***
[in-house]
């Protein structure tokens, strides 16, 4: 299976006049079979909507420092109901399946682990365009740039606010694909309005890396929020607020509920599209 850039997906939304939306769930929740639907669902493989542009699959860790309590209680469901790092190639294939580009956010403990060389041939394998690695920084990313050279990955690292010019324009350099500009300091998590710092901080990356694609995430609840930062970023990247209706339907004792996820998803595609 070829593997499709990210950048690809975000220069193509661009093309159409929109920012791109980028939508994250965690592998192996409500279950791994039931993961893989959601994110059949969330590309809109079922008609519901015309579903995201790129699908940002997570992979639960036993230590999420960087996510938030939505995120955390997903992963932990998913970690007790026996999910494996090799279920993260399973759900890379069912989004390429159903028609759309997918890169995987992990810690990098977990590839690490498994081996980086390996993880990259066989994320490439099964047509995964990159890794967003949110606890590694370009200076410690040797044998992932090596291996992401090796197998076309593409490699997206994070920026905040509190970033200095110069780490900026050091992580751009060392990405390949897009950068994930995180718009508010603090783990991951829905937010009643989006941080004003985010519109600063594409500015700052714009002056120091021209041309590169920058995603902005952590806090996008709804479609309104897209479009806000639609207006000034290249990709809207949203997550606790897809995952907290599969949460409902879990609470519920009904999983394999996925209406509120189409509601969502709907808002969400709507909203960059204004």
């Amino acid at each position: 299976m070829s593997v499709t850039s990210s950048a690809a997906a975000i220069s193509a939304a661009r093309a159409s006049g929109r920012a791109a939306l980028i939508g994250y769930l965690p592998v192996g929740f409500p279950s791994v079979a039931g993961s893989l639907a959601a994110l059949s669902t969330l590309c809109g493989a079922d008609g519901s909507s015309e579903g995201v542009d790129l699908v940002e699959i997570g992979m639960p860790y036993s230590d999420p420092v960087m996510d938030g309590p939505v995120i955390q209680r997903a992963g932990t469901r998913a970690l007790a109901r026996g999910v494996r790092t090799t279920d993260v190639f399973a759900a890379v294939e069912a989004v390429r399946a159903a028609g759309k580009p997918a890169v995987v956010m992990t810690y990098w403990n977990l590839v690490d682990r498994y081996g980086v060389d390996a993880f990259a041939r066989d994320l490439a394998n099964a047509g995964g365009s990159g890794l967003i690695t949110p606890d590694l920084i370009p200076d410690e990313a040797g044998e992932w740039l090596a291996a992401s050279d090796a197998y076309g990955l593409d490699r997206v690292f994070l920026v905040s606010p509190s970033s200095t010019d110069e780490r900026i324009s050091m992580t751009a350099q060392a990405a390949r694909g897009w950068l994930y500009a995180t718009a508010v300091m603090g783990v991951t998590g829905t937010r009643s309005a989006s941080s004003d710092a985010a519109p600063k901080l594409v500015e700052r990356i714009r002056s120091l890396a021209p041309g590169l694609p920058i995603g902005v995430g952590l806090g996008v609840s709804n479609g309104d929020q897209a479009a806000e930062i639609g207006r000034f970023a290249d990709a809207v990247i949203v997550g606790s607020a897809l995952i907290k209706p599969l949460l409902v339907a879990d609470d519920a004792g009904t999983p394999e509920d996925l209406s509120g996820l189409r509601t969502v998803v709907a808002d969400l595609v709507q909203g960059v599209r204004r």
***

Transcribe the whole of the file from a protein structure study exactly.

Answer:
[in-house]
């Protein structure tokens, strides 16, 4: 299976006049079979909507420092109901399946682990365009740039606010694909309005890396929020607020509920599209 850039997906939304939306769930929740639907669902493989542009699959860790309590209680469901790092190639294939580009956010403990060389041939394998690695920084990313050279990955690292010019324009350099500009300091998590710092901080990356694609995430609840930062970023990247209706339907004792996820998803595609 070829593997499709990210950048690809975000220069193509661009093309159409929109920012791109980028939508994250965690592998192996409500279950791994039931993961893989959601994110059949969330590309809109079922008609519901015309579903995201790129699908940002997570992979639960036993230590999420960087996510938030939505995120955390997903992963932990998913970690007790026996999910494996090799279920993260399973759900890379069912989004390429159903028609759309997918890169995987992990810690990098977990590839690490498994081996980086390996993880990259066989994320490439099964047509995964990159890794967003949110606890590694370009200076410690040797044998992932090596291996992401090796197998076309593409490699997206994070920026905040509190970033200095110069780490900026050091992580751009060392990405390949897009950068994930995180718009508010603090783990991951829905937010009643989006941080004003985010519109600063594409500015700052714009002056120091021209041309590169920058995603902005952590806090996008709804479609309104897209479009806000639609207006000034290249990709809207949203997550606790897809995952907290599969949460409902879990609470519920009904999983394999996925209406509120189409509601969502709907808002969400709507909203960059204004």
């Amino acid at each position: 299976m070829s593997v499709t850039s990210s950048a690809a997906a975000i220069s193509a939304a661009r093309a159409s006049g929109r920012a791109a939306l980028i939508g994250y769930l965690p592998v192996g929740f409500p279950s791994v079979a039931g993961s893989l639907a959601a994110l059949s669902t969330l590309c809109g493989a079922d008609g519901s909507s015309e579903g995201v542009d790129l699908v940002e699959i997570g992979m639960p860790y036993s230590d999420p420092v960087m996510d938030g309590p939505v995120i955390q209680r997903a992963g932990t469901r998913a970690l007790a109901r026996g999910v494996r790092t090799t279920d993260v190639f399973a759900a890379v294939e069912a989004v390429r399946a159903a028609g759309k580009p997918a890169v995987v956010m992990t810690y990098w403990n977990l590839v690490d682990r498994y081996g980086v060389d390996a993880f990259a041939r066989d994320l490439a394998n099964a047509g995964g365009s990159g890794l967003i690695t949110p606890d590694l920084i370009p200076d410690e990313a040797g044998e992932w740039l090596a291996a992401s050279d090796a197998y076309g990955l593409d490699r997206v690292f994070l920026v905040s606010p509190s970033s200095t010019d110069e780490r900026i324009s050091m992580t751009a350099q060392a990405a390949r694909g897009w950068l994930y500009a995180t718009a508010v300091m603090g783990v991951t998590g829905t937010r009643s309005a989006s941080s004003d710092a985010a519109p600063k901080l594409v500015e700052r990356i714009r002056s120091l890396a021209p041309g590169l694609p920058i995603g902005v995430g952590l806090g996008v609840s709804n479609g309104d929020q897209a479009a806000e930062i639609g207006r000034f970023a290249d990709a809207v990247i949203v997550g606790s607020a897809l995952i907290k209706p599969l949460l409902v339907a879990d609470d519920a004792g009904t999983p394999e509920d996925l209406s509120g996820l189409r509601t969502v998803v709907a808002d969400l595609v709507q909203g960059v599209r204004r």